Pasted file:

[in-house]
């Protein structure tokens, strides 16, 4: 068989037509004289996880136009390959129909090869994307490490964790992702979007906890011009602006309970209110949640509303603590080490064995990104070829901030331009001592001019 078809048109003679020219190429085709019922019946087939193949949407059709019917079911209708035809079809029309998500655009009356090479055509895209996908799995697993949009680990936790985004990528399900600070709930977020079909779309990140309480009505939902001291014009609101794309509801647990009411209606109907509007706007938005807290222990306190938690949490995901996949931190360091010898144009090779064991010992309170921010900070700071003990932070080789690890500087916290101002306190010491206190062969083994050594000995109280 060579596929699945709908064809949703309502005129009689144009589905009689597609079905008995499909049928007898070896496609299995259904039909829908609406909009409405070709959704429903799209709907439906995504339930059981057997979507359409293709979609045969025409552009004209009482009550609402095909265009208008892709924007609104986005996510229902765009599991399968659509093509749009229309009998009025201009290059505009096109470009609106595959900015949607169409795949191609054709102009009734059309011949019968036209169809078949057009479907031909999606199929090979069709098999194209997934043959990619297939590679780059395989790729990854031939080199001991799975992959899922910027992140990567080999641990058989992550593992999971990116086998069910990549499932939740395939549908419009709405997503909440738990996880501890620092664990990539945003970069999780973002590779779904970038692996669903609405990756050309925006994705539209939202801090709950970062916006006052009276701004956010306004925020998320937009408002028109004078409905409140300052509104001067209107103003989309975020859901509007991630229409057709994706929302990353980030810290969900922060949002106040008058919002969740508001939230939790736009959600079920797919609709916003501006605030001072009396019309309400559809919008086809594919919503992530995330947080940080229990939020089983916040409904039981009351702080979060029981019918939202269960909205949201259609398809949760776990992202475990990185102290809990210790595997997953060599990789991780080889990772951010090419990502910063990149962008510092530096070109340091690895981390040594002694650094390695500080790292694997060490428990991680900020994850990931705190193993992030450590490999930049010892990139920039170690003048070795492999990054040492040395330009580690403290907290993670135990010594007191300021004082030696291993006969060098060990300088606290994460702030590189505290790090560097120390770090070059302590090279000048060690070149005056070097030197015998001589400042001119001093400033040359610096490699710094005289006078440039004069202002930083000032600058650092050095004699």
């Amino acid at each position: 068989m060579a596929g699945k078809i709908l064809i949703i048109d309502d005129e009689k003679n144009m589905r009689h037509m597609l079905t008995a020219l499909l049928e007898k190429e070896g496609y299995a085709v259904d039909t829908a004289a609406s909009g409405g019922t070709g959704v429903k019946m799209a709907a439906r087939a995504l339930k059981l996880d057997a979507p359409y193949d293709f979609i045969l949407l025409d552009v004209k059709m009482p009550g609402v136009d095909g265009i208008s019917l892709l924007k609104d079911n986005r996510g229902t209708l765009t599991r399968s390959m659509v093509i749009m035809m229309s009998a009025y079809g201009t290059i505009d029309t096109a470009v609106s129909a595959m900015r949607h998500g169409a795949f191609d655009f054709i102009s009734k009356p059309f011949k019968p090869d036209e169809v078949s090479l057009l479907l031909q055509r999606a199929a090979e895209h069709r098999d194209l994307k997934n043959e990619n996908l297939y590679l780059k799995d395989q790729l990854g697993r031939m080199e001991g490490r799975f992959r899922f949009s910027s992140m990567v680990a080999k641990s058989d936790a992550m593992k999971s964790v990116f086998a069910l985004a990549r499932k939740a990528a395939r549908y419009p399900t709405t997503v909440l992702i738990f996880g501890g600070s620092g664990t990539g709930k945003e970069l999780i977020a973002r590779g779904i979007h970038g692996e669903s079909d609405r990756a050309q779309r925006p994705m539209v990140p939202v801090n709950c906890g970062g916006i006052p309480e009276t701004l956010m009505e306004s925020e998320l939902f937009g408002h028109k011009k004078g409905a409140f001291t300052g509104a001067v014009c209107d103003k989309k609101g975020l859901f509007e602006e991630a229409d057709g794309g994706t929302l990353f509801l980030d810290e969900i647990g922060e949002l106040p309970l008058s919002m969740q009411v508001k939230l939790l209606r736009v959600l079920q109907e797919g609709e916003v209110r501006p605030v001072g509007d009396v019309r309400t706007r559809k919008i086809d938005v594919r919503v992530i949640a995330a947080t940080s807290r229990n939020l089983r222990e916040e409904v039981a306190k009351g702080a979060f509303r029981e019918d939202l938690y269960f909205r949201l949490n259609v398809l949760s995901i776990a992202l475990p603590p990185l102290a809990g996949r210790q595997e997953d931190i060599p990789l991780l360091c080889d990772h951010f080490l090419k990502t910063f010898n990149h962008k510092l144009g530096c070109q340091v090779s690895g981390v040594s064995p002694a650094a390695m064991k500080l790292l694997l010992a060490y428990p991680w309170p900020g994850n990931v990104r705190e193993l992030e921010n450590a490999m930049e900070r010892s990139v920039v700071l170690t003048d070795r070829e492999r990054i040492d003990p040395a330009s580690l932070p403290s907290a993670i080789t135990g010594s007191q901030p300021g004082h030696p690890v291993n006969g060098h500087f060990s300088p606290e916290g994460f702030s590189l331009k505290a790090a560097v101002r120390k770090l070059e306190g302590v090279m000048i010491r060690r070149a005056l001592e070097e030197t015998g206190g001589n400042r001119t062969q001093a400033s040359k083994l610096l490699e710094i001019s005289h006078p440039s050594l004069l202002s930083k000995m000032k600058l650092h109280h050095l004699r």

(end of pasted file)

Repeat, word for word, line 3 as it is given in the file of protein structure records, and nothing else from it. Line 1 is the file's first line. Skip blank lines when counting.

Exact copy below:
């Amino acid at each position: 068989m060579a596929g699945k078809i709908l064809i949703i048109d309502d005129e009689k003679n144009m589905r009689h037509m597609l079905t008995a020219l499909l049928e007898k190429e070896g496609y299995a085709v259904d039909t829908a004289a609406s909009g409405g019922t070709g959704v429903k019946m799209a709907a439906r087939a995504l339930k059981l996880d057997a979507p359409y193949d293709f979609i045969l949407l025409d552009v004209k059709m009482p009550g609402v136009d095909g265009i208008s019917l892709l924007k609104d079911n986005r996510g229902t209708l765009t599991r399968s390959m659509v093509i749009m035809m229309s009998a009025y079809g201009t290059i505009d029309t096109a470009v609106s129909a595959m900015r949607h998500g169409a795949f191609d655009f054709i102009s009734k009356p059309f011949k019968p090869d036209e169809v078949s090479l057009l479907l031909q055509r999606a199929a090979e895209h069709r098999d194209l994307k997934n043959e990619n996908l297939y590679l780059k799995d395989q790729l990854g697993r031939m080199e001991g490490r799975f992959r899922f949009s910027s992140m990567v680990a080999k641990s058989d936790a992550m593992k999971s964790v990116f086998a069910l985004a990549r499932k939740a990528a395939r549908y419009p399900t709405t997503v909440l992702i738990f996880g501890g600070s620092g664990t990539g709930k945003e970069l999780i977020a973002r590779g779904i979007h970038g692996e669903s079909d609405r990756a050309q779309r925006p994705m539209v990140p939202v801090n709950c906890g970062g916006i006052p309480e009276t701004l956010m009505e306004s925020e998320l939902f937009g408002h028109k011009k004078g409905a409140f001291t300052g509104a001067v014009c209107d103003k989309k609101g975020l859901f509007e602006e991630a229409d057709g794309g994706t929302l990353f509801l980030d810290e969900i647990g922060e949002l106040p309970l008058s919002m969740q009411v508001k939230l939790l209606r736009v959600l079920q109907e797919g609709e916003v209110r501006p605030v001072g509007d009396v019309r309400t706007r559809k919008i086809d938005v594919r919503v992530i949640a995330a947080t940080s807290r229990n939020l089983r222990e916040e409904v039981a306190k009351g702080a979060f509303r029981e019918d939202l938690y269960f909205r949201l949490n259609v398809l949760s995901i776990a992202l475990p603590p990185l102290a809990g996949r210790q595997e997953d931190i060599p990789l991780l360091c080889d990772h951010f080490l090419k990502t910063f010898n990149h962008k510092l144009g530096c070109q340091v090779s690895g981390v040594s064995p002694a650094a390695m064991k500080l790292l694997l010992a060490y428990p991680w309170p900020g994850n990931v990104r705190e193993l992030e921010n450590a490999m930049e900070r010892s990139v920039v700071l170690t003048d070795r070829e492999r990054i040492d003990p040395a330009s580690l932070p403290s907290a993670i080789t135990g010594s007191q901030p300021g004082h030696p690890v291993n006969g060098h500087f060990s300088p606290e916290g994460f702030s590189l331009k505290a790090a560097v101002r120390k770090l070059e306190g302590v090279m000048i010491r060690r070149a005056l001592e070097e030197t015998g206190g001589n400042r001119t062969q001093a400033s040359k083994l610096l490699e710094i001019s005289h006078p440039s050594l004069l202002s930083k000995m000032k600058l650092h109280h050095l004699r």